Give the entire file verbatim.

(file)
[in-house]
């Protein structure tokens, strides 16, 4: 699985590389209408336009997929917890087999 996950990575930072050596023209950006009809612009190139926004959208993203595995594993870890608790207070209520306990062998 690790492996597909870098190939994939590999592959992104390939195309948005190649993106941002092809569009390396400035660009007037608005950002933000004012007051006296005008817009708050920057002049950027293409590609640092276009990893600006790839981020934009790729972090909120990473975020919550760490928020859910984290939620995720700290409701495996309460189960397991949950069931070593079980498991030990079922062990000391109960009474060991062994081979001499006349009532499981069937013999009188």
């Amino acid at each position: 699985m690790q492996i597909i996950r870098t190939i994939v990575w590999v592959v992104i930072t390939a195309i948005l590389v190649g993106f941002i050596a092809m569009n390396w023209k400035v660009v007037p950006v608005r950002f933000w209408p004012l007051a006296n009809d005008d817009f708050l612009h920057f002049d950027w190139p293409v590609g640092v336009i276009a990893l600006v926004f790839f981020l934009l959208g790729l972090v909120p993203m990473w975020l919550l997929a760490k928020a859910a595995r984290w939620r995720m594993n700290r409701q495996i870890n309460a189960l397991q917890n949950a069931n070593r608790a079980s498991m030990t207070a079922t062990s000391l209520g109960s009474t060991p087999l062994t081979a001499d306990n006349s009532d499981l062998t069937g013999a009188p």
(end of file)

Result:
[in-house]
């Protein structure tokens, strides 16, 4: 699985590389209408336009997929917890087999 996950990575930072050596023209950006009809612009190139926004959208993203595995594993870890608790207070209520306990062998 690790492996597909870098190939994939590999592959992104390939195309948005190649993106941002092809569009390396400035660009007037608005950002933000004012007051006296005008817009708050920057002049950027293409590609640092276009990893600006790839981020934009790729972090909120990473975020919550760490928020859910984290939620995720700290409701495996309460189960397991949950069931070593079980498991030990079922062990000391109960009474060991062994081979001499006349009532499981069937013999009188």
């Amino acid at each position: 699985m690790q492996i597909i996950r870098t190939i994939v990575w590999v592959v992104i930072t390939a195309i948005l590389v190649g993106f941002i050596a092809m569009n390396w023209k400035v660009v007037p950006v608005r950002f933000w209408p004012l007051a006296n009809d005008d817009f708050l612009h920057f002049d950027w190139p293409v590609g640092v336009i276009a990893l600006v926004f790839f981020l934009l959208g790729l972090v909120p993203m990473w975020l919550l997929a760490k928020a859910a595995r984290w939620r995720m594993n700290r409701q495996i870890n309460a189960l397991q917890n949950a069931n070593r608790a079980s498991m030990t207070a079922t062990s000391l209520g109960s009474t060991p087999l062994t081979a001499d306990n006349s009532d499981l062998t069937g013999a009188p």